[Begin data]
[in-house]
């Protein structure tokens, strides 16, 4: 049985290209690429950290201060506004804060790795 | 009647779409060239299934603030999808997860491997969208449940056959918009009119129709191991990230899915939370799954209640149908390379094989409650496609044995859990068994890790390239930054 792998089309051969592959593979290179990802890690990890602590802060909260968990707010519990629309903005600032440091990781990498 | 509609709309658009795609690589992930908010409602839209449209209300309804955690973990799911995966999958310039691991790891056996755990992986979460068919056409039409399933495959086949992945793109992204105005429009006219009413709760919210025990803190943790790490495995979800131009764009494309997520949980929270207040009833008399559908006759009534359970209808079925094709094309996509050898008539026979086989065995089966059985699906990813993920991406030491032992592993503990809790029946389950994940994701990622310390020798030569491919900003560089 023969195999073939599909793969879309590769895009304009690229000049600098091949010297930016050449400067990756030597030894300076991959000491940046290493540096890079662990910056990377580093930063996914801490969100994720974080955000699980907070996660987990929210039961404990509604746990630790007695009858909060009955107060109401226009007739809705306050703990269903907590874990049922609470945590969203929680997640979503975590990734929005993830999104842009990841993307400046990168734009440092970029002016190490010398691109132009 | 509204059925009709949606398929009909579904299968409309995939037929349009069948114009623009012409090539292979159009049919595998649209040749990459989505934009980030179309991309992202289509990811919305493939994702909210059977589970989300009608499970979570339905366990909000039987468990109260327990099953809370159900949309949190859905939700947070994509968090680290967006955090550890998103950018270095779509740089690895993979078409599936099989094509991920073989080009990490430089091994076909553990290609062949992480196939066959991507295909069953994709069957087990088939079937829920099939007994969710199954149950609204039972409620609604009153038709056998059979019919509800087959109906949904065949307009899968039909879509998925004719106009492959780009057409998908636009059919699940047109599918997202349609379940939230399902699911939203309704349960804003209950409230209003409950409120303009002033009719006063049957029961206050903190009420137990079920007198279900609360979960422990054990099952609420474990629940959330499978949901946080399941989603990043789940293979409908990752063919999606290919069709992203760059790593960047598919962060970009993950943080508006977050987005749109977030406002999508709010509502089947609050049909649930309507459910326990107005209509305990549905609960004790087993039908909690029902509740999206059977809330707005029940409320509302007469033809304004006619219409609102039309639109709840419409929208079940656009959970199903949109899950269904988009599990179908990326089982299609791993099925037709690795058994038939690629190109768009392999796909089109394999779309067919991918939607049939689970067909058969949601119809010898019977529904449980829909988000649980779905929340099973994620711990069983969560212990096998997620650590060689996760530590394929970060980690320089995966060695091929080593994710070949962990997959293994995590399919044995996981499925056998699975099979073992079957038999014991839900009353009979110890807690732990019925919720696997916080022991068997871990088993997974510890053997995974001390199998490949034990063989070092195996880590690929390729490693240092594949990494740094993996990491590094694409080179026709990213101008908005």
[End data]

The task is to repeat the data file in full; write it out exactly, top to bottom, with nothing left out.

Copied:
[in-house]
């Protein structure tokens, strides 16, 4: 049985290209690429950290201060506004804060790795 | 009647779409060239299934603030999808997860491997969208449940056959918009009119129709191991990230899915939370799954209640149908390379094989409650496609044995859990068994890790390239930054 792998089309051969592959593979290179990802890690990890602590802060909260968990707010519990629309903005600032440091990781990498 | 509609709309658009795609690589992930908010409602839209449209209300309804955690973990799911995966999958310039691991790891056996755990992986979460068919056409039409399933495959086949992945793109992204105005429009006219009413709760919210025990803190943790790490495995979800131009764009494309997520949980929270207040009833008399559908006759009534359970209808079925094709094309996509050898008539026979086989065995089966059985699906990813993920991406030491032992592993503990809790029946389950994940994701990622310390020798030569491919900003560089 023969195999073939599909793969879309590769895009304009690229000049600098091949010297930016050449400067990756030597030894300076991959000491940046290493540096890079662990910056990377580093930063996914801490969100994720974080955000699980907070996660987990929210039961404990509604746990630790007695009858909060009955107060109401226009007739809705306050703990269903907590874990049922609470945590969203929680997640979503975590990734929005993830999104842009990841993307400046990168734009440092970029002016190490010398691109132009 | 509204059925009709949606398929009909579904299968409309995939037929349009069948114009623009012409090539292979159009049919595998649209040749990459989505934009980030179309991309992202289509990811919305493939994702909210059977589970989300009608499970979570339905366990909000039987468990109260327990099953809370159900949309949190859905939700947070994509968090680290967006955090550890998103950018270095779509740089690895993979078409599936099989094509991920073989080009990490430089091994076909553990290609062949992480196939066959991507295909069953994709069957087990088939079937829920099939007994969710199954149950609204039972409620609604009153038709056998059979019919509800087959109906949904065949307009899968039909879509998925004719106009492959780009057409998908636009059919699940047109599918997202349609379940939230399902699911939203309704349960804003209950409230209003409950409120303009002033009719006063049957029961206050903190009420137990079920007198279900609360979960422990054990099952609420474990629940959330499978949901946080399941989603990043789940293979409908990752063919999606290919069709992203760059790593960047598919962060970009993950943080508006977050987005749109977030406002999508709010509502089947609050049909649930309507459910326990107005209509305990549905609960004790087993039908909690029902509740999206059977809330707005029940409320509302007469033809304004006619219409609102039309639109709840419409929208079940656009959970199903949109899950269904988009599990179908990326089982299609791993099925037709690795058994038939690629190109768009392999796909089109394999779309067919991918939607049939689970067909058969949601119809010898019977529904449980829909988000649980779905929340099973994620711990069983969560212990096998997620650590060689996760530590394929970060980690320089995966060695091929080593994710070949962990997959293994995590399919044995996981499925056998699975099979073992079957038999014991839900009353009979110890807690732990019925919720696997916080022991068997871990088993997974510890053997995974001390199998490949034990063989070092195996880590690929390729490693240092594949990494740094993996990491590094694409080179026709990213101008908005």